If you spot something, the boat captain will head that way. You’ll hang out for awhile with any whales or dolphin pods you encounter so you can observe their behavior more closely. Sometimes it takes 30 minutes to find them…sometimes it takes half the day. Sometimes they leave you after a minute or two…other times they hang around for an hour or more.
Many whale watching boats are equipped with sound systems that will allow you to hear humpbacks’ unique song if you encounter them.
Under absolutely no circumstances are you allowed to swim with whales or dolphins in Costa Rica. But your boat captain may stop in a clear area to let you hop into the water and cool off.
You’ll either have lunch on the boat or on a beach at the end of your tour. Most trips get back to their departure point around 2 pm, but you may be earlier if you find tons of whales super-fast.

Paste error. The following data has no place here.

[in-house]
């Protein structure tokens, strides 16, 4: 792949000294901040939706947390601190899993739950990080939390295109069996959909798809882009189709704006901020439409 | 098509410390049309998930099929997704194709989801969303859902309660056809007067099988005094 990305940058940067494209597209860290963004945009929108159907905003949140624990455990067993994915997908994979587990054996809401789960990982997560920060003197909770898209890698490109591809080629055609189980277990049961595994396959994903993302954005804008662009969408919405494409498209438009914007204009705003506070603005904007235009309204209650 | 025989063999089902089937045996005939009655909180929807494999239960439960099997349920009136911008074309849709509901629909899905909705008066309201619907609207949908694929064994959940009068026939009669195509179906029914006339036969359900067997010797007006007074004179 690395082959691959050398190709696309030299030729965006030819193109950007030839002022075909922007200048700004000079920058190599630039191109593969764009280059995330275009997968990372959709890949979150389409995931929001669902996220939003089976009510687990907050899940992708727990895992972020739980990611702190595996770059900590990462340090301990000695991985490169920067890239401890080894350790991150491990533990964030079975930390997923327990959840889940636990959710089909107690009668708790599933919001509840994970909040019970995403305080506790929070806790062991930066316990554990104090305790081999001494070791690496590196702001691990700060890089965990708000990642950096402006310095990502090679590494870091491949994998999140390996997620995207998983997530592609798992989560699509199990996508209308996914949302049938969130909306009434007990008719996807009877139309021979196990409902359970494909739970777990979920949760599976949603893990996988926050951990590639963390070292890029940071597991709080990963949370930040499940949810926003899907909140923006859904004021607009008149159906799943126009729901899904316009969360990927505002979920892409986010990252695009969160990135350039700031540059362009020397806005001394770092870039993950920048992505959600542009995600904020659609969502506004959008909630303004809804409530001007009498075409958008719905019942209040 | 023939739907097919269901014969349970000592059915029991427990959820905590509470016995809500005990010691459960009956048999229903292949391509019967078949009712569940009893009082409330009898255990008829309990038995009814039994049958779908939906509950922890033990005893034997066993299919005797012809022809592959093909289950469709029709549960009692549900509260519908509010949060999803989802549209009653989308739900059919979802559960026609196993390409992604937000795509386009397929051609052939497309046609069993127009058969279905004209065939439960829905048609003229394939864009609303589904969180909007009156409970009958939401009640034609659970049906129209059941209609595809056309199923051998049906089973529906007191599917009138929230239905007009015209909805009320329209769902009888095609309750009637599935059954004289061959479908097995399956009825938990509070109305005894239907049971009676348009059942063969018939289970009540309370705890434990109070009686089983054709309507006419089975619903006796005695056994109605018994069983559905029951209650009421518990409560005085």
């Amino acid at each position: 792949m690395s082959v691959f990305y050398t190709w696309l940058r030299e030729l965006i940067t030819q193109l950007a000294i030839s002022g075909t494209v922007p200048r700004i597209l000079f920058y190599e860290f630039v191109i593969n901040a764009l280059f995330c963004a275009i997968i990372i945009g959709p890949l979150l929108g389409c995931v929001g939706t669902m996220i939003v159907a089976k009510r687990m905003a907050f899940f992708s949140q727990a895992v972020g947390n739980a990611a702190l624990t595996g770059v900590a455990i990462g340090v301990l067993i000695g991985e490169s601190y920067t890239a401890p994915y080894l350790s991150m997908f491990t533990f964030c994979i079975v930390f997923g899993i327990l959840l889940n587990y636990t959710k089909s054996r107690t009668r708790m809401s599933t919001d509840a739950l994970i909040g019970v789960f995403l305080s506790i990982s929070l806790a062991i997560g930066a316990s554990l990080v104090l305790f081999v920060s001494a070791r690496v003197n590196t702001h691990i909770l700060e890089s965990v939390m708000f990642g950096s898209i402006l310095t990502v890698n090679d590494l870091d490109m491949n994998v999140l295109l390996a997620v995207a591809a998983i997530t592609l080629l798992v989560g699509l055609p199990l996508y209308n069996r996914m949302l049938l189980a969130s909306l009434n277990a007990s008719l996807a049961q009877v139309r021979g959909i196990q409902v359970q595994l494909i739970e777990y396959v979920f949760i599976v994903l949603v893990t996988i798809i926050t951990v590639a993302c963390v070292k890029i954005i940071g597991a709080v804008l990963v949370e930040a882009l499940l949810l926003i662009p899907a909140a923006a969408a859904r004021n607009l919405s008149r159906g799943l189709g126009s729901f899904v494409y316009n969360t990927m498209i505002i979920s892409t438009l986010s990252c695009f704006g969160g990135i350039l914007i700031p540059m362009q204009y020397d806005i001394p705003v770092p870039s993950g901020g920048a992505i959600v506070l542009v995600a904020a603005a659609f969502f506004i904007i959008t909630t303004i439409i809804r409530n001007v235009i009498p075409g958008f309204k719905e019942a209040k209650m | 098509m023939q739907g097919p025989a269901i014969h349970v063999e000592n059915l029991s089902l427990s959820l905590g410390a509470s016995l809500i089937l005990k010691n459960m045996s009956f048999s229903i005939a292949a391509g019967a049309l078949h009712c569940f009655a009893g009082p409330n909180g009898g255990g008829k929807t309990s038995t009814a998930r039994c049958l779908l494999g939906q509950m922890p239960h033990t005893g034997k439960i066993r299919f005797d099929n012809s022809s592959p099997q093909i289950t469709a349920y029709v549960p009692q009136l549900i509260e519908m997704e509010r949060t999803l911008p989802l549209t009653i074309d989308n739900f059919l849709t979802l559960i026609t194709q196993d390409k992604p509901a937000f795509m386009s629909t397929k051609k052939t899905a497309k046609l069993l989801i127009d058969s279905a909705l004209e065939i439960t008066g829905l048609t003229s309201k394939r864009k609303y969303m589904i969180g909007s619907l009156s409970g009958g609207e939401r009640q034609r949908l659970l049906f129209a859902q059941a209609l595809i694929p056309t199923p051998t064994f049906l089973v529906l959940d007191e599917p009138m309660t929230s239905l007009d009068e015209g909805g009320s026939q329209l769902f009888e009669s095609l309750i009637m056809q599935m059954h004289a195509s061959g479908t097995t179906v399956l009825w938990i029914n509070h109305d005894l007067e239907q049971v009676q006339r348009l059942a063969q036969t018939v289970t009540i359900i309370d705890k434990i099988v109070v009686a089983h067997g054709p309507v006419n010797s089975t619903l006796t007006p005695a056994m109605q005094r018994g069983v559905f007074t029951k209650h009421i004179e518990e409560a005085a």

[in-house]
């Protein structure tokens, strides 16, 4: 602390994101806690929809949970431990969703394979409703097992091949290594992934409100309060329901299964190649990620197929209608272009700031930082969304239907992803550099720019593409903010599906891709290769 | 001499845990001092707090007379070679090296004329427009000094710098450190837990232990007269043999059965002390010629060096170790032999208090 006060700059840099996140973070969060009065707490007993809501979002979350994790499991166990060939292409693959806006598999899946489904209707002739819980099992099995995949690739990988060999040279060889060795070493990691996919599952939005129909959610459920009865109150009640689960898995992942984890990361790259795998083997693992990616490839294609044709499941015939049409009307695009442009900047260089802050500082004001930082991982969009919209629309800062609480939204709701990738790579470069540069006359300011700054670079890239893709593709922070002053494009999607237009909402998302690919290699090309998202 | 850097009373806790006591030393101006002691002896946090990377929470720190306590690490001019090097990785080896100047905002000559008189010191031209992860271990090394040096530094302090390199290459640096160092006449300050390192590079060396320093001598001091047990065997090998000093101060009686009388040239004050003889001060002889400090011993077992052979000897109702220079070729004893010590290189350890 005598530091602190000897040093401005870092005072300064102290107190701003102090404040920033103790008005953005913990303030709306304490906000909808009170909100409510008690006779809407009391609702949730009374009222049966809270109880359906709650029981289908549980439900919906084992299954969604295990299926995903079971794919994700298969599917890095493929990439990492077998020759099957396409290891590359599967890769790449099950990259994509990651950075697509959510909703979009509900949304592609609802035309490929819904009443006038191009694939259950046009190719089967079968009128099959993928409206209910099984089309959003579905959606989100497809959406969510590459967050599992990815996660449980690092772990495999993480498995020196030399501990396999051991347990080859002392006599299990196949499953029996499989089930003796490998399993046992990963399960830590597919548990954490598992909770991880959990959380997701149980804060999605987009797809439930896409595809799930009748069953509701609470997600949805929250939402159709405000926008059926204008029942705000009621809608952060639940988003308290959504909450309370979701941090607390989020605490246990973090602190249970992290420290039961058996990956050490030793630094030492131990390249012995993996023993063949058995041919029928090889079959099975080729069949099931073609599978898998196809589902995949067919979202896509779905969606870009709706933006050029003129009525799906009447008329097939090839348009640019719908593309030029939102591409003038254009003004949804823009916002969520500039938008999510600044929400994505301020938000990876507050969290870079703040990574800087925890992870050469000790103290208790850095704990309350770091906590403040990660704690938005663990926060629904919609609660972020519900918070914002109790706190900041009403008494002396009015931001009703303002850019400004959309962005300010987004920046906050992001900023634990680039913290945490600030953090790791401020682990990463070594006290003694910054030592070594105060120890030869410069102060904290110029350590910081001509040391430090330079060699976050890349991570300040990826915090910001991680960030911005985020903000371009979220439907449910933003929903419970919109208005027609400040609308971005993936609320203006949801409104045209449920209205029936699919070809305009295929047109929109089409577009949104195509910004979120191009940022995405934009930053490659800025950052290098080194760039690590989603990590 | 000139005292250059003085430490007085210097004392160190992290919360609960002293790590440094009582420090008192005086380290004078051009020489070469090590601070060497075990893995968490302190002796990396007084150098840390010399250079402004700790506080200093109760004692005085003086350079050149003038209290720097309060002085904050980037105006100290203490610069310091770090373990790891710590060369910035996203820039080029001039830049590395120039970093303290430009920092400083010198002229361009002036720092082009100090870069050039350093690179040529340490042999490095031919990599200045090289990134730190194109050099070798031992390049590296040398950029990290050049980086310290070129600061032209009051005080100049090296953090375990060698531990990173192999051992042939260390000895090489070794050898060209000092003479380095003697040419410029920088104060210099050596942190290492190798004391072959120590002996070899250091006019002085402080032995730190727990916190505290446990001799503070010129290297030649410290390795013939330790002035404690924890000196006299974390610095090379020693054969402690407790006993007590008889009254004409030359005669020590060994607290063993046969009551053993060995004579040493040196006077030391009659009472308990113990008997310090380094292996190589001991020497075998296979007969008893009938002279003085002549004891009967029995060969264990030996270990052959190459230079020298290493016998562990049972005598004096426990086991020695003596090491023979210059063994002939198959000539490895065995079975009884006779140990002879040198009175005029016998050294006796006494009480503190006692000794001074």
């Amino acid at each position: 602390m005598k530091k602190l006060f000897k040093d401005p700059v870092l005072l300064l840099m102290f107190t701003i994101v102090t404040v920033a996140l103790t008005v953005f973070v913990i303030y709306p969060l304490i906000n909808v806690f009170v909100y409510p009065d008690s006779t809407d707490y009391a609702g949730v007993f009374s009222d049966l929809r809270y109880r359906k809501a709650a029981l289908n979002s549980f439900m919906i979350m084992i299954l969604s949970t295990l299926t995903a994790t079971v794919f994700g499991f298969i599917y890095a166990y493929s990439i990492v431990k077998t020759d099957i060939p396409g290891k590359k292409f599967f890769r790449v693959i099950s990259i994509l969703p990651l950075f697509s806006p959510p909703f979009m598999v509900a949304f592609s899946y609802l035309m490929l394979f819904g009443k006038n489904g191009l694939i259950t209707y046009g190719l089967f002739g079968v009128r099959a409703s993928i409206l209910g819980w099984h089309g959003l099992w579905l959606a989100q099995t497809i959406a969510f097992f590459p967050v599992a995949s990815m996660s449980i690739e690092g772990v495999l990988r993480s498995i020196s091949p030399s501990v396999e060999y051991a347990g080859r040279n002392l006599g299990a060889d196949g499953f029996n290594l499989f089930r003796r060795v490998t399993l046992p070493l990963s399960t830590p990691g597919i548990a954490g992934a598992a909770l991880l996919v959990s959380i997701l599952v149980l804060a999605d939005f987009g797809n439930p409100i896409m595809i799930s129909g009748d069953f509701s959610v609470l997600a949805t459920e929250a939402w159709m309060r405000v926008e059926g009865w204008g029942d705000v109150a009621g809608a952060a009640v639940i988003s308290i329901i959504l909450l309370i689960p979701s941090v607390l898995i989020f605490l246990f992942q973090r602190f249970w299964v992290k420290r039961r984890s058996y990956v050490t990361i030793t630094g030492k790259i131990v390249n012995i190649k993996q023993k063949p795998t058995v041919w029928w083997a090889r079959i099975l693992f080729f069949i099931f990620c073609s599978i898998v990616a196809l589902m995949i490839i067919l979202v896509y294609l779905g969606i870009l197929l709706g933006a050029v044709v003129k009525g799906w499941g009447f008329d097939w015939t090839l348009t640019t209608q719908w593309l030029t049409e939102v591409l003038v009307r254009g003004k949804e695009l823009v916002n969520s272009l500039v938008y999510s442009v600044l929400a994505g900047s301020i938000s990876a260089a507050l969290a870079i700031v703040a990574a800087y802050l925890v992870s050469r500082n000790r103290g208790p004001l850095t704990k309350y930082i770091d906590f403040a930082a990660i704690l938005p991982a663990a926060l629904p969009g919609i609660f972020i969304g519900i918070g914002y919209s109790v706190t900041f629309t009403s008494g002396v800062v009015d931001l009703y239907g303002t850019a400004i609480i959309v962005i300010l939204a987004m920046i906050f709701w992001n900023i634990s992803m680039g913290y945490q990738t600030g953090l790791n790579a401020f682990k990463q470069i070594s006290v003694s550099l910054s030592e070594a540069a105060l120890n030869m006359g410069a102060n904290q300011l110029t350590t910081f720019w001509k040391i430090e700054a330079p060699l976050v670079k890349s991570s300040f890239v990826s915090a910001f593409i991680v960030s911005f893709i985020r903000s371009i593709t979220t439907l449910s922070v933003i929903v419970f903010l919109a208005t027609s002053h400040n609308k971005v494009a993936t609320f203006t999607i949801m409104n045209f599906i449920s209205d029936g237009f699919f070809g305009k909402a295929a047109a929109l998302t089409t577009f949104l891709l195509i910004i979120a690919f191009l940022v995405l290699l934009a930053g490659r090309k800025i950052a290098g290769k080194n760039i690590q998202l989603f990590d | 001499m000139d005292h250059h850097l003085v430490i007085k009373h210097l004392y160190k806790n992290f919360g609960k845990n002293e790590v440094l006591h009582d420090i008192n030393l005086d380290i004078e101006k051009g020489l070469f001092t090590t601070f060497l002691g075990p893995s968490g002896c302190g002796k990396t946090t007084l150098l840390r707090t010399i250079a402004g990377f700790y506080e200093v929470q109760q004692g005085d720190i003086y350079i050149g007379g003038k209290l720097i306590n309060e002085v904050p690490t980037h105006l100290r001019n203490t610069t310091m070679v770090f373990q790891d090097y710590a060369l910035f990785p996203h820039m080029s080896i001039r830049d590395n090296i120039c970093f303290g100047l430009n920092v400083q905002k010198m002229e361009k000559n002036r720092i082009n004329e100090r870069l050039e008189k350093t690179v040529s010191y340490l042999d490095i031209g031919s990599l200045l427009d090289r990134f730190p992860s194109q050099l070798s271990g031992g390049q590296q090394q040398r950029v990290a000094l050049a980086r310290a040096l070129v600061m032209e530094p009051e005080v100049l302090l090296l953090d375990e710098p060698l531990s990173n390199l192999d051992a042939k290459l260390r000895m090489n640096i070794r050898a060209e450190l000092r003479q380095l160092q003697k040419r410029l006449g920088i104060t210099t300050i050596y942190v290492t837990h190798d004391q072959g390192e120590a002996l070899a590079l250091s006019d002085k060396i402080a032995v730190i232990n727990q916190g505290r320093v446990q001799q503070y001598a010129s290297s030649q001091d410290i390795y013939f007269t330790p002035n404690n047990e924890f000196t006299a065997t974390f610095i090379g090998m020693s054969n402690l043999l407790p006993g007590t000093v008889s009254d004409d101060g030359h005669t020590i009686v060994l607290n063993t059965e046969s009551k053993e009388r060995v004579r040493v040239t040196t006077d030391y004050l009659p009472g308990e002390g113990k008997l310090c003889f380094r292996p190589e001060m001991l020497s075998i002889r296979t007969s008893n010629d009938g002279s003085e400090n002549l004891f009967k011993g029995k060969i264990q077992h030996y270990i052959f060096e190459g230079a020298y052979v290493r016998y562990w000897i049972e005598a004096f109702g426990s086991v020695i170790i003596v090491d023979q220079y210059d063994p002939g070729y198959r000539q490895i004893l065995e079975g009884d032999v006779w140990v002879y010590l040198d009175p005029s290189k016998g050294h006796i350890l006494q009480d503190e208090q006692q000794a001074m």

Will you get seasick?
If you’re prone to seasickness, bring medication to control it. You’ll be on a small boat for at least 4 hours, often turning quickly to stay a safe distance from the whales.
In the winter season, the ocean is usually fairly calm in the morning when your trip starts out. Waves can pick up later in the day.
During summer, especially as you approach rainy season in August, the seas can be a lot rougher. Boat captains won’t go out if it’s truly dangerous, but it can be a little unpleasant even when you’re perfectly safe.
My experience whale watching in Costa Rica
I met my whale watching guide at 8 am on the beach in Drake Bay. It was a clear January morning, the third day of my Costa Rica trip. I had seen humpbacks while snorkeling the day before and didn’t think I could top that experience, but my trip was pre-booked so I figured I might as well give it a shot.